Johns: Okay, thanks for that, sir. So I’m still an operator at heart. Right? So I’m going to speak through three things here. And one of those are very operationally, I guess, focused. The first one is, say, processes resources—the three are processes resources, and sort of systems of systems. And I mean that in a different way, I’ll get to that in a second. So the processes essentially adopt modern approaches to delivering systems, right. And so what I’m talking about there, again, we can talk about digital engineering, specifically digital twins, right? And when we start talking about digital twins or models of systems, I’m talking about to the to the entirety of the lifecycle of that system, and I think industry can help there. Right, so I’m talking all the way from analysis to procurement into testing and training operations and full circle back. So that’s the first one. The second one is sort of my, I’ll put on my old operator hat, right, revolves around resourcing. Okay. And so what I’m talking about, there’s industry partnering with the government on things that are support to warfighting, but are not warfighting. OK. So if I’m looking at an operational squadron, for example, that could be something like engineering services, training, those sorts of things that support that squadron, right. But it frees up the operators to actually do warfighting to do mission analysis to execute those things, and then debrief afterwards. So that’s the second one. And then the last one I mentioned is, so we’ve sort of touched on this one already. When I say system of systems, I’m really talking about how do we, how can industry help the government sort of integrate the military piece into the bigger space domain? So I’m talking about all the stakeholders, right, so I’m talking about SDA, NASA, Space RCO. And then we can keep going on the list. And I think industry’s sort of unique, they’re a little bit because we tend to have our tentacles everywhere, right? We have them in all those organizations. And I believe that industry can help when it comes to integrating into the bigger space domain.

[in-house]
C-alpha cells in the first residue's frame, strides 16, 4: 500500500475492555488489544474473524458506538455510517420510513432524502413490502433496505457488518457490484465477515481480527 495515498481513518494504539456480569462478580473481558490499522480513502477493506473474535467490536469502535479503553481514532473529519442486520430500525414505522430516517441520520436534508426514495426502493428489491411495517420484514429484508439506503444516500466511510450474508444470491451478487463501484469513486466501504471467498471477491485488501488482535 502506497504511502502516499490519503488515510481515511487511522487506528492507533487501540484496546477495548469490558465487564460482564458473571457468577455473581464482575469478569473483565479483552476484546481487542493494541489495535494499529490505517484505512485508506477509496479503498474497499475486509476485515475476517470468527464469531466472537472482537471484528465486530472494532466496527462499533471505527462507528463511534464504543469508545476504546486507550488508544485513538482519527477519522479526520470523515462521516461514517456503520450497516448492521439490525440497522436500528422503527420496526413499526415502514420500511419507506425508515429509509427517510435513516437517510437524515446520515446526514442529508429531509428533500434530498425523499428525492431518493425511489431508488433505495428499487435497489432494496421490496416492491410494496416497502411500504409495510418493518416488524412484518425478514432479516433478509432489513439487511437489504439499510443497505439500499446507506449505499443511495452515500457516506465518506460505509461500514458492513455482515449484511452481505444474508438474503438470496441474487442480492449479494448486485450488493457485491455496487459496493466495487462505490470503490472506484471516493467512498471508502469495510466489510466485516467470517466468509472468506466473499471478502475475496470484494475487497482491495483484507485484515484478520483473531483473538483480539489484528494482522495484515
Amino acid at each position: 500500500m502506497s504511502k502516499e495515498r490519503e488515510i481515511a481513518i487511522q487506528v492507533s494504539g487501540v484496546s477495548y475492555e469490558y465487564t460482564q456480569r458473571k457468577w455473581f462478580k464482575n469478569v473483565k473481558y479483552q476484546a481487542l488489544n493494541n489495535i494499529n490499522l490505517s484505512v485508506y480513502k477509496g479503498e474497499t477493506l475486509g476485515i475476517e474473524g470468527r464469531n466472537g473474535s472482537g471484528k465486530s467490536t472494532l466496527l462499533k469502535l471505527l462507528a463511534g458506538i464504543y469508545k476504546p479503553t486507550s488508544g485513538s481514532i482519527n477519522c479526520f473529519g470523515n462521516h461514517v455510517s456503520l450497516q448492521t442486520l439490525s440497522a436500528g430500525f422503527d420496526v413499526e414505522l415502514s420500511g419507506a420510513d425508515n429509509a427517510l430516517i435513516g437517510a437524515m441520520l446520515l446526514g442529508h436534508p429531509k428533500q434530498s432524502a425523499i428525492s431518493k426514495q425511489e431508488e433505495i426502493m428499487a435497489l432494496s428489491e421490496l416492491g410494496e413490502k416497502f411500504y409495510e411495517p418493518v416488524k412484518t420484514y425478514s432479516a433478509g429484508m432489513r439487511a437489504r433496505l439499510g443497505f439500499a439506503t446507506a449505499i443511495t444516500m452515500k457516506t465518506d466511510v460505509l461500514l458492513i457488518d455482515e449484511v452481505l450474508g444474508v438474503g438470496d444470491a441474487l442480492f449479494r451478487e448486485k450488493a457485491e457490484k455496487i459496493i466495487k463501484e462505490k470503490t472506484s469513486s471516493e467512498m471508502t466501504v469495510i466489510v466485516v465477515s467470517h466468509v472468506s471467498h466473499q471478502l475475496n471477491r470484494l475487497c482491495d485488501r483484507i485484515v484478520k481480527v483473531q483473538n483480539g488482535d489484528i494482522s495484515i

Guetlein: Thanks, Papa. So I’m gonna, I’m gonna ask one more question. And then I’m going to open it up the audience. But I want to build upon what you just said, and for Stu as well. So you talked about how we would be using commercial in a time of conflict. And there’s been a discussion about blurred lines during conflict, when we were in Afghanistan or Iraq, it was very clear to tell what was Title 10, Title 50, what was commercial, what was allied, and we drew very bright lines between those lines. As we start going into the space fight in space superiority. There are those of a camp that says the government has to own all the capability on orbit for space superiority. However, as we start having mixed constellations of both commercial buy before you build, allied by design, etc., those blurred, those lines are going to be very blurred about, is this a commercial asset and allied asset? Or is this a DoD asset? Given that blurred lines, how do you as developers propose that we should design the systems and the RFPs to enable you to be successful? Stu?